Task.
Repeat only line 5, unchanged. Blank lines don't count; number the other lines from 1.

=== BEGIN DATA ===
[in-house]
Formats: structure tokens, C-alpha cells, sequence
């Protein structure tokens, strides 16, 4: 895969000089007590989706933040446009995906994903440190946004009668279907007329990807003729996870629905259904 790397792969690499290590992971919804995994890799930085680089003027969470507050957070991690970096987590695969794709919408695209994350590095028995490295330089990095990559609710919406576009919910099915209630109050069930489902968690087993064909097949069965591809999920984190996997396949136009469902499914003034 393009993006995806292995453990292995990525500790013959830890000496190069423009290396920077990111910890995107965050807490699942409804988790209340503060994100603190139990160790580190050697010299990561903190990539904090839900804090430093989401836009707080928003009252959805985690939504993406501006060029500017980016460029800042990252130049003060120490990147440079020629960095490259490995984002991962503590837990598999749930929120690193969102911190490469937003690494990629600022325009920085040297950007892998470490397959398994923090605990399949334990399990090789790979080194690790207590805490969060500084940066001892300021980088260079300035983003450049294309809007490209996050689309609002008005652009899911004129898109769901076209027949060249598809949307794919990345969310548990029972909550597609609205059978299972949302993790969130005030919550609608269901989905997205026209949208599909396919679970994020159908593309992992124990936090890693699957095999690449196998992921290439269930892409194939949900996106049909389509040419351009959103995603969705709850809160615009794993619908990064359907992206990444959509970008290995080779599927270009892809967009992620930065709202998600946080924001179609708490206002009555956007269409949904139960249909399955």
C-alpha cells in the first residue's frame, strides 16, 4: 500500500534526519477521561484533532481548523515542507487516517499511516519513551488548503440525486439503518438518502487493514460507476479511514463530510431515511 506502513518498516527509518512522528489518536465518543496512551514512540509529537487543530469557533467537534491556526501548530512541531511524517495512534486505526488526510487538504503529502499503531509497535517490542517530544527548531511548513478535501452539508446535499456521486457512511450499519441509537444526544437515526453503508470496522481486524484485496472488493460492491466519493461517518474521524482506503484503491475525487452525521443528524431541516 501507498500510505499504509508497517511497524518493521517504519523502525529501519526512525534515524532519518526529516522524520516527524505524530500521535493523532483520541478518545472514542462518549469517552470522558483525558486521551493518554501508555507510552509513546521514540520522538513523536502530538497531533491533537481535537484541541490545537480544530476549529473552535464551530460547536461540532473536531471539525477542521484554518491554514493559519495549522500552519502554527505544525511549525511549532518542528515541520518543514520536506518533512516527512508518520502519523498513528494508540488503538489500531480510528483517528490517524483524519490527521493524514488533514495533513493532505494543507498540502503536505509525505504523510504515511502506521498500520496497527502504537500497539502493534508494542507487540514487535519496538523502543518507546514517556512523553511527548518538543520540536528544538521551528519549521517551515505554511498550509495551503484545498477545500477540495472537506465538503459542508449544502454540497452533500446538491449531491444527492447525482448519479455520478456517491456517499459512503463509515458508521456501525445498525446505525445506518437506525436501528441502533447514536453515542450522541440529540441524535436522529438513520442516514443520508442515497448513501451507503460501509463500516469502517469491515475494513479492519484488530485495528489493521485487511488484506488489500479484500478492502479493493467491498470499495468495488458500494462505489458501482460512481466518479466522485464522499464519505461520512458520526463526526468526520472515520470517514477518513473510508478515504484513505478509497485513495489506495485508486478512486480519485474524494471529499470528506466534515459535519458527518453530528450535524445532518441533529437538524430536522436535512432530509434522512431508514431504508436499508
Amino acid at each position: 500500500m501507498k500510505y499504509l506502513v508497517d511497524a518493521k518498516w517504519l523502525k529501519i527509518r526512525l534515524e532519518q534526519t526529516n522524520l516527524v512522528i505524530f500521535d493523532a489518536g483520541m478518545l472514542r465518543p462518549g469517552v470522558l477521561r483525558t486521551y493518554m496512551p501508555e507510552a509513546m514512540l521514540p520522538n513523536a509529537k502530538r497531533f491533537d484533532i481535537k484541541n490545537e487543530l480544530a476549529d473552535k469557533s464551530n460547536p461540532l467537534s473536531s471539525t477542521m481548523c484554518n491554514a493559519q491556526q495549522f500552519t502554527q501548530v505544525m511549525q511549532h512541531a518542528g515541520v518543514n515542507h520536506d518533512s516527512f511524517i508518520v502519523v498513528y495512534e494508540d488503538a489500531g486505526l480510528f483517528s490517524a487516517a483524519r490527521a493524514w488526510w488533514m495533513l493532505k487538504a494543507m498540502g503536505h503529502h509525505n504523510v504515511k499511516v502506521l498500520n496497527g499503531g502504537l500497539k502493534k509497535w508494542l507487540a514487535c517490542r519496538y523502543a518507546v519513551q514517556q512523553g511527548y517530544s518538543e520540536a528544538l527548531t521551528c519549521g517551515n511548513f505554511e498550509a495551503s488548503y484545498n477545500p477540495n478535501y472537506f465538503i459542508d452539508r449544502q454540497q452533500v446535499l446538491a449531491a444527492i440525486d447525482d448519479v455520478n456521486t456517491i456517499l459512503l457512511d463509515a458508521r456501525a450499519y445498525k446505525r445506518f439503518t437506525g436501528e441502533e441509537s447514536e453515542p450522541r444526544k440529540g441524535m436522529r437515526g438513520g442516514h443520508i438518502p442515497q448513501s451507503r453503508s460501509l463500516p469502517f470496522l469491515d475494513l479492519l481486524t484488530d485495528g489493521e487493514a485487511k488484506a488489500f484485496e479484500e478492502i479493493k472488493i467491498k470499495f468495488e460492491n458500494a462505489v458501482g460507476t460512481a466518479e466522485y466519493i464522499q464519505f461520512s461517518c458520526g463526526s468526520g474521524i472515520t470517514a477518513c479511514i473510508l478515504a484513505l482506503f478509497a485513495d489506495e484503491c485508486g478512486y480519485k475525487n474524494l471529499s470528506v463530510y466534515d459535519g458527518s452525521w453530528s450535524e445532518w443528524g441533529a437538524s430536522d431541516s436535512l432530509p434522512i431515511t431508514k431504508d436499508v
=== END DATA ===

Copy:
Amino acid at each position: 500500500m501507498k500510505y499504509l506502513v508497517d511497524a518493521k518498516w517504519l523502525k529501519i527509518r526512525l534515524e532519518q534526519t526529516n522524520l516527524v512522528i505524530f500521535d493523532a489518536g483520541m478518545l472514542r465518543p462518549g469517552v470522558l477521561r483525558t486521551y493518554m496512551p501508555e507510552a509513546m514512540l521514540p520522538n513523536a509529537k502530538r497531533f491533537d484533532i481535537k484541541n490545537e487543530l480544530a476549529d473552535k469557533s464551530n460547536p461540532l467537534s473536531s471539525t477542521m481548523c484554518n491554514a493559519q491556526q495549522f500552519t502554527q501548530v505544525m511549525q511549532h512541531a518542528g515541520v518543514n515542507h520536506d518533512s516527512f511524517i508518520v502519523v498513528y495512534e494508540d488503538a489500531g486505526l480510528f483517528s490517524a487516517a483524519r490527521a493524514w488526510w488533514m495533513l493532505k487538504a494543507m498540502g503536505h503529502h509525505n504523510v504515511k499511516v502506521l498500520n496497527g499503531g502504537l500497539k502493534k509497535w508494542l507487540a514487535c517490542r519496538y523502543a518507546v519513551q514517556q512523553g511527548y517530544s518538543e520540536a528544538l527548531t521551528c519549521g517551515n511548513f505554511e498550509a495551503s488548503y484545498n477545500p477540495n478535501y472537506f465538503i459542508d452539508r449544502q454540497q452533500v446535499l446538491a449531491a444527492i440525486d447525482d448519479v455520478n456521486t456517491i456517499l459512503l457512511d463509515a458508521r456501525a450499519y445498525k446505525r445506518f439503518t437506525g436501528e441502533e441509537s447514536e453515542p450522541r444526544k440529540g441524535m436522529r437515526g438513520g442516514h443520508i438518502p442515497q448513501s451507503r453503508s460501509l463500516p469502517f470496522l469491515d475494513l479492519l481486524t484488530d485495528g489493521e487493514a485487511k488484506a488489500f484485496e479484500e478492502i479493493k472488493i467491498k470499495f468495488e460492491n458500494a462505489v458501482g460507476t460512481a466518479e466522485y466519493i464522499q464519505f461520512s461517518c458520526g463526526s468526520g474521524i472515520t470517514a477518513c479511514i473510508l478515504a484513505l482506503f478509497a485513495d489506495e484503491c485508486g478512486y480519485k475525487n474524494l471529499s470528506v463530510y466534515d459535519g458527518s452525521w453530528s450535524e445532518w443528524g441533529a437538524s430536522d431541516s436535512l432530509p434522512i431515511t431508514k431504508d436499508v